I have the same views as mostly everyone you know about the current state of the world - the last week's been largely been a nightmare on that front, comedy Macbeth from the Tories aside. The options are disaster now or disaster later, hate crimes are on the rise, the Labour party is engaging in startlingly ill-timed convulsions that can't end anywhere good, and a cloud is spreading over pretty much everywhere.
So, here's some stuff I've been doing to distract myself:
Hanging out with Jen has been been a regular thing for a while now of course, but we're in the middle of an interesting week - her parents came into London last week (having come down from Perth to babysit her niblings in Kent while her brother and his wife went off on holiday) and we went out for a meal, and to meet each other for the first time. And this evening I'm getting a train to Gatwick (okay, two trains as the direct one has been cancelled), meeting her there, and then we're to Dublin to meet my sister Brenda and her partner, and on to Navan tomorrow to meet Josephine, her family, and Mum. I'll be a little calmer once the weekend's over, for sure. But I'm a little calmer around her anyway. We've been hit differently by Brexit - her post-doc is paid-up for the next two and a half years, but everything after that is ????, whereas I'm securely paid in a company that may just fade away if the word "passporting" appears in future EU-UK negotiations. Plan C (or D) is "go to Edinburgh, wait a few years, maybe don't even leave the EU" - it's a big step but these look like big times. The weekend will be the first time we've shared a bed two days in a row - all practice for the Big Trip this October, a wedding of a friend of hers which we'll expand to a Sydney->Melbourne road trip.
[Trinity Buoy Wharf / Longplayer]
And then on Sunday, we had some time to spare, so we went on a trip, by train to London Fields and on by bus to the area between the Isle of Dogs and the Excel centre, where the roads belie the original use of the land (Oregano Drive! Saffron Avenue! Nutmeg Lane! Clove Crescent! All just south of East India Dock Road). There's a lump of land there, where the final contortions of the River Lea (now containing the souldead 'New Manhattan', London City Island) meet the Thames. And on that lump is London's only (ex-training) Lighthouse, and a lot of art, and several buildings made of shipping containers.
And up in that lighthouse, is Longplayer, a music experience intended to run for 1000 years. It's a 20-minute piece by Jem Finer, played on Tibetan Singing Bowls, and a series of rules on how to modulate the piece which will guarantee it doesn't repeat over the duration. It's a little conceptual - it can be played anywhere, there are computers you can listen to it on, you can probably find out "what will be playing on 21st May 2135" - but it's also a lovely soothing sound.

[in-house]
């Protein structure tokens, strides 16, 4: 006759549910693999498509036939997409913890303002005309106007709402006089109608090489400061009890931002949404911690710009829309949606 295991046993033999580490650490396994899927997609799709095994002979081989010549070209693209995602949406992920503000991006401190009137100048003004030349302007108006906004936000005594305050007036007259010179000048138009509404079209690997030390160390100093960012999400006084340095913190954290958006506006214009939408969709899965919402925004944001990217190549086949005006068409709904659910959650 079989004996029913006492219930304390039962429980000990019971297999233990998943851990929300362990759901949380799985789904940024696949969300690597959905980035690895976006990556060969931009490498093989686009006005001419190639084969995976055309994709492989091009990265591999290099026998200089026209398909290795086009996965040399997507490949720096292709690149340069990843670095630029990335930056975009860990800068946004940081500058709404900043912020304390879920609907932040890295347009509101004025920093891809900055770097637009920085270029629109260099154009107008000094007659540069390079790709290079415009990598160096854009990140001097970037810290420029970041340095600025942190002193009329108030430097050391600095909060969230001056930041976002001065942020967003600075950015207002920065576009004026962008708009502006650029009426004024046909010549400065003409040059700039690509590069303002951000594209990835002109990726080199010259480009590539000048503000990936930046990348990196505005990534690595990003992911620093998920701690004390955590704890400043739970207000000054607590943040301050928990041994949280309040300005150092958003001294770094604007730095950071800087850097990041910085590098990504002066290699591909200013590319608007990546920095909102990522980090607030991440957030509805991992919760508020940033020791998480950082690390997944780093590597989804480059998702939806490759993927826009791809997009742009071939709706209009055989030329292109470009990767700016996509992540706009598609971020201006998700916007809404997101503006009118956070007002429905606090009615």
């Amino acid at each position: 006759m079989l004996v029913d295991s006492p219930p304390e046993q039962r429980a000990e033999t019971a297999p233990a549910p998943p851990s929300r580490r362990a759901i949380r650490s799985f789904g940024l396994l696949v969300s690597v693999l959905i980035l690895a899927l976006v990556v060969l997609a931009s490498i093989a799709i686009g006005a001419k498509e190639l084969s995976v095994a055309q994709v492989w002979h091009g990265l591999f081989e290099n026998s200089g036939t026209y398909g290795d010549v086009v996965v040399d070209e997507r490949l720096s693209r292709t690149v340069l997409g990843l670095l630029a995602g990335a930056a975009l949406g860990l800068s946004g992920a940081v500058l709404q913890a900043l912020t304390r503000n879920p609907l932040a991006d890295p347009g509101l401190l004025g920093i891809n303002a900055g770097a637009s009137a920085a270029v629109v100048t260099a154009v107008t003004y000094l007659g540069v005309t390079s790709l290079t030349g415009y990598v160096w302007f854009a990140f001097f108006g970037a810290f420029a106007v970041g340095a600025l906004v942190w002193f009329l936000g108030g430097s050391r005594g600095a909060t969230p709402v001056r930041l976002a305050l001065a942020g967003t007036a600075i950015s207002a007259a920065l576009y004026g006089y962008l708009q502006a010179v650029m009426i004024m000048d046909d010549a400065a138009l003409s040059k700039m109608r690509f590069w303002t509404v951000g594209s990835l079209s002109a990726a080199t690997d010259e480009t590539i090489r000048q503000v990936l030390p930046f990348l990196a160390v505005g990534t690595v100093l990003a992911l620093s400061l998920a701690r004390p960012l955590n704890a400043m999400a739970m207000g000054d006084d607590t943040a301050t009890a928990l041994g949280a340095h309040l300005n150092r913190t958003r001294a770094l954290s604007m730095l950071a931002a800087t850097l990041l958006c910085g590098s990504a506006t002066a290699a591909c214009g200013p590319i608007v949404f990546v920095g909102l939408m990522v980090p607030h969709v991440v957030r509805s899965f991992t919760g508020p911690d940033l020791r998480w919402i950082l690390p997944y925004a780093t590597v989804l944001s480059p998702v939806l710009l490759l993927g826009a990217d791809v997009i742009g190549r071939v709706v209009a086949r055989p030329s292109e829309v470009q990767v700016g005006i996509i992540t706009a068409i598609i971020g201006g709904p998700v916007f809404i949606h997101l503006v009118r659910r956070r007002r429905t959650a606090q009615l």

The sound is best heard in the listening gallery, which is a small room at the top of the lighthouse (where the bulb would have been), with two nice chairs in it. And so we sat there for a bit, and took it in. The view is interesting - the cable-car over the Thames to the left, the Dome in the centre, Canary Wharf etc to the right - all potent signifiers of evil if you're that way inclined. But also all part of London by now, drawn into the city. I spent some time just watching a cable car crawl up and across the river, which with the chiming score reminded me of Koyaanisqatsi, which we'd tried to watch a few weeks before (but you need to be in the right mood). There was a sky with every different type of cloud in it, and the occasional roar of a jet overhead, and I felt something profound but (as you can tell) difficult to communicate.
And then on Monday, the mighty Karaoke Circus made a return. I wrote a little while ago about the revival of this live-band night of Karaoke for comedians and punters, which had been brought back specifically to mark the death of David Bowie. They unwisely ended that one with "See you all when Prince dies" - so here we were.
I was a little concerned - David Bowie has a lot of songs that are a good singalong, while Prince's stuff is frankly fiddly - but all involved did well (except the girl whose schtick was being terrible and screechy). Two of my friends got up - toriar for Little Red Corvette and operacat for Starfish and Coffee. The comedians did okay, a certain amount of over-egging is probably understandable under the circumstances (though I'd have felt better about it if there was a single non-white person on stage apart from possibly the violin player who came on for two songs) - the surprise was "Tall Prince" aka Tim effing Vine, who did a perfect rendition of Sign of the Times, sans lyrics sheets, while dressed as a slightly-modded Elvis. The modification was adding a third lens to a pair of purple sunglasses, in the style of Twitter Prince, and worked quite well.
And then there was Lisa, who apparently walked up during the first interval and asked to sing, who may well have been there by herself (she had to park her backpack on the stage), and who nailed Kiss. I don't think there was anything exceptional about her voice (though I'm no expert), but she rode the rails of the song expertly and brought us with her. And then when she was acclaimed as the (punter-only) winner, she was just as suited to Purple Rain, which was inevitable as the last, sing-along, track. I like the idea that she had a train on to Amsterdam later on, a great and implausible story to take with her.